OBGYN.net Conference CoverageFrom 3rd Regional Meeting of the International Society for Gynecologic Endoscopy - Cairo, Egypt - 1999
Dr. James Carter: “We’re here at the International Society of Gynecologic Endoscopy, and I’m interviewing Dr. Ivo Brosens on some of their work at Catholic University in Leuven on the early diagnosis of endometriosis. Dr. Brosens, could you make some comments on that?”
Dr. Ivo Brosens: “Yes, I think that these days the problem that we see for the diagnosis of endometriosis is that there is a long delay in the diagnosis. In other words, people have symptoms and before the diagnosis of endometriosis is made, it takes between almost 3 ½ to 7 years. So that would be one of the diseases which has the longest interval between symptoms and diagnosis. The basic problem, I think, in this situation is that in fact where laparoscopy is a very useful tool for the sake of diagnosis, laparoscopy is basically expensive and invasive. And you could say it’s too expensive and too invasive for a diagnostic tool. In fact, in fifty years, laparoscopy has now become the gold standard for diagnosis, and the technique has not changed.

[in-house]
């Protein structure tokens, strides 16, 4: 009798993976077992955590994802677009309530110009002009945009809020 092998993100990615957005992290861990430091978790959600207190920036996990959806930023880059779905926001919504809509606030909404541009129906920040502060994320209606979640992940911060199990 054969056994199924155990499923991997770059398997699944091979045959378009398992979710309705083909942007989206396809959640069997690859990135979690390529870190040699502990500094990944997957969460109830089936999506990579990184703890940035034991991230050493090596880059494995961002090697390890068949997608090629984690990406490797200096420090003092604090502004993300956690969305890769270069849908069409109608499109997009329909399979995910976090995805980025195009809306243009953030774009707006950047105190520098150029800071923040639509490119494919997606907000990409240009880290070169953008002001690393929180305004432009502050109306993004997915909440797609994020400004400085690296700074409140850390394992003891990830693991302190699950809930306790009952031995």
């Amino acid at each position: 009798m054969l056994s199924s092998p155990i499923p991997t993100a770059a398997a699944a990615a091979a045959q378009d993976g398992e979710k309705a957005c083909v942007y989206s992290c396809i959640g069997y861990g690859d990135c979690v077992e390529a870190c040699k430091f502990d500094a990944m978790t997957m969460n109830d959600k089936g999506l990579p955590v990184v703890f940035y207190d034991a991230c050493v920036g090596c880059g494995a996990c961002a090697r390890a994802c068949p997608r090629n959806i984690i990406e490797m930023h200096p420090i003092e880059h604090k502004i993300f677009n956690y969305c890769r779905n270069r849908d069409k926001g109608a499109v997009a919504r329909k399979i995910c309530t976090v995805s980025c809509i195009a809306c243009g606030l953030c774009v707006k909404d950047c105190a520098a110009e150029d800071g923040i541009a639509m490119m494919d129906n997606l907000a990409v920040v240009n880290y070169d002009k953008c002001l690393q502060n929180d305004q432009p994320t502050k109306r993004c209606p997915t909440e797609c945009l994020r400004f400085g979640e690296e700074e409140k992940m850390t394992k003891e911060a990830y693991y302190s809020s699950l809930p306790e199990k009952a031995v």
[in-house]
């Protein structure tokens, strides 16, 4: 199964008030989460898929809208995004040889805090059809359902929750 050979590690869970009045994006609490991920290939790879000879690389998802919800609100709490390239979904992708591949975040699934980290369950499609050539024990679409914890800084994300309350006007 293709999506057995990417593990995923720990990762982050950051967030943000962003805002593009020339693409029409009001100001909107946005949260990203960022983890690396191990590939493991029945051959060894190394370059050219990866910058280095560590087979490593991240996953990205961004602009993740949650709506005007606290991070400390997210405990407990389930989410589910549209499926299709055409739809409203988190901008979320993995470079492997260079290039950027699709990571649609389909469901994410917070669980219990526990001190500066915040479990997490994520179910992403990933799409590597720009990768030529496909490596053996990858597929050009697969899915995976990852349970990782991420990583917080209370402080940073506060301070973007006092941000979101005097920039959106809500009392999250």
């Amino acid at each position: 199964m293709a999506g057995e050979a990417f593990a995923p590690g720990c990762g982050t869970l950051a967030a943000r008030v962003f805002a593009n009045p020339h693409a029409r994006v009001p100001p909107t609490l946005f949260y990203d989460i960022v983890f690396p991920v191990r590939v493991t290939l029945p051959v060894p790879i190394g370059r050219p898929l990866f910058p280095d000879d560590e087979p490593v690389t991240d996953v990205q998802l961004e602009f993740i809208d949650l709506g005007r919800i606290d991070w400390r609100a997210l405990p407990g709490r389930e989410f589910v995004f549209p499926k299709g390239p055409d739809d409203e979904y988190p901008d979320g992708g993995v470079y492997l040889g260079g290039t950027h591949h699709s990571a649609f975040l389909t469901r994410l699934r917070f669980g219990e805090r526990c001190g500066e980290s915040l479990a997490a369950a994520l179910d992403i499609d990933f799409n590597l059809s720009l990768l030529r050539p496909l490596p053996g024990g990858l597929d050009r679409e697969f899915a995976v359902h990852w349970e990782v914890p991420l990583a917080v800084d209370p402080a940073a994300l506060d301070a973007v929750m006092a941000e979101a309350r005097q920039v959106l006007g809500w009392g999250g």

Now what we have been concerned with is two things. First, we think that the distension medium in laparoscopy creates a number of artifacts if we want to see very delicate systems like fimbria or if we want to see subtle lesions like subtle lesions of endometriosis. We found that when we were looking into the fallopian tube, we need to look in the fallopian tube in an underwater system so that you can see the folds and cilia and so that things are not being masked. My colleague, Stephen Gross, then got the idea why shouldn’t we go back to the culdoscopic approach and from the combination of these two - culdoscopic approach and underwater exploration, I think offers the possibility of exploring the tubes and ovarian structures in their natural position. Without any manipulation we see the tubal structures very clearly and explore them for adhesions. This system can be applied in the office under local anesthesia. It also offers the patient an opportunity to better understand endometriosis. When you make an early diagnosis of endometriosis, she’s not going to be scared by the stories of dreadful endometriosis. Then the patient is also able to accept sometimes to wait and see and have a second procedure in six months or one year later to understand in this particular patient the evolution of the endometriosis, because many patients with endometriosis are very concerned. Then in the whole system of diagnosing, the decision to operate or not to operate certified over a period of time. I think that laparoscopy is an excellent tool for surgery. The case of the diagnosis and the case of the decision to operate or not to operate should be separated from the surgery itself. I think this will be to the benefit of the patient. In Europe, we have called this technique which we have called “transvaginal hydrolaparoscopy.”
Dr. James Carter: “Thank you very much, Dr. Brosens.”